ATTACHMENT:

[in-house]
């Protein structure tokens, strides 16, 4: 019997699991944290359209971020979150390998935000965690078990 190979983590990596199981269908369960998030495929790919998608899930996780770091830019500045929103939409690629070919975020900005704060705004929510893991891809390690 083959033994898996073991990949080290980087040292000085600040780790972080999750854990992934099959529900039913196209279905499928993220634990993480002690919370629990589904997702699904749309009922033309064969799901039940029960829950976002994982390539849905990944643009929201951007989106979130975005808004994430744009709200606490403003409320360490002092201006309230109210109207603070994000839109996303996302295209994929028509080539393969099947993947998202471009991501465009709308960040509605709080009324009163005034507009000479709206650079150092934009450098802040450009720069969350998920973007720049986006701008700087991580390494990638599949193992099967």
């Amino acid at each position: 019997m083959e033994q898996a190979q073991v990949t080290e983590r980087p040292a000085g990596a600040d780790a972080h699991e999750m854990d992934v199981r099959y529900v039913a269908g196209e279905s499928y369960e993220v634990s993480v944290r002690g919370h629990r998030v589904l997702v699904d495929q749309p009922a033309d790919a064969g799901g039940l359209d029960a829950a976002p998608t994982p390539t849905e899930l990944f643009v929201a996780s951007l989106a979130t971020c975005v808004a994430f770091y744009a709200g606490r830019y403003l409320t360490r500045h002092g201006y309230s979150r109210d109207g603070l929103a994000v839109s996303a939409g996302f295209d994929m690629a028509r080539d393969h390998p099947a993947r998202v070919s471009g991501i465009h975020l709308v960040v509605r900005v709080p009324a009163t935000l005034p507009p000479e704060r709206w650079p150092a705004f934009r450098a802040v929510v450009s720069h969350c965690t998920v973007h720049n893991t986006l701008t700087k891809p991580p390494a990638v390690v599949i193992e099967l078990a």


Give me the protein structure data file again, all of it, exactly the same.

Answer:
[in-house]
């Protein structure tokens, strides 16, 4: 019997699991944290359209971020979150390998935000965690078990 190979983590990596199981269908369960998030495929790919998608899930996780770091830019500045929103939409690629070919975020900005704060705004929510893991891809390690 083959033994898996073991990949080290980087040292000085600040780790972080999750854990992934099959529900039913196209279905499928993220634990993480002690919370629990589904997702699904749309009922033309064969799901039940029960829950976002994982390539849905990944643009929201951007989106979130975005808004994430744009709200606490403003409320360490002092201006309230109210109207603070994000839109996303996302295209994929028509080539393969099947993947998202471009991501465009709308960040509605709080009324009163005034507009000479709206650079150092934009450098802040450009720069969350998920973007720049986006701008700087991580390494990638599949193992099967």
């Amino acid at each position: 019997m083959e033994q898996a190979q073991v990949t080290e983590r980087p040292a000085g990596a600040d780790a972080h699991e999750m854990d992934v199981r099959y529900v039913a269908g196209e279905s499928y369960e993220v634990s993480v944290r002690g919370h629990r998030v589904l997702v699904d495929q749309p009922a033309d790919a064969g799901g039940l359209d029960a829950a976002p998608t994982p390539t849905e899930l990944f643009v929201a996780s951007l989106a979130t971020c975005v808004a994430f770091y744009a709200g606490r830019y403003l409320t360490r500045h002092g201006y309230s979150r109210d109207g603070l929103a994000v839109s996303a939409g996302f295209d994929m690629a028509r080539d393969h390998p099947a993947r998202v070919s471009g991501i465009h975020l709308v960040v509605r900005v709080p009324a009163t935000l005034p507009p000479e704060r709206w650079p150092a705004f934009r450098a802040v929510v450009s720069h969350c965690t998920v973007h720049n893991t986006l701008t700087k891809p991580p390494a990638v390690v599949i193992e099967l078990a």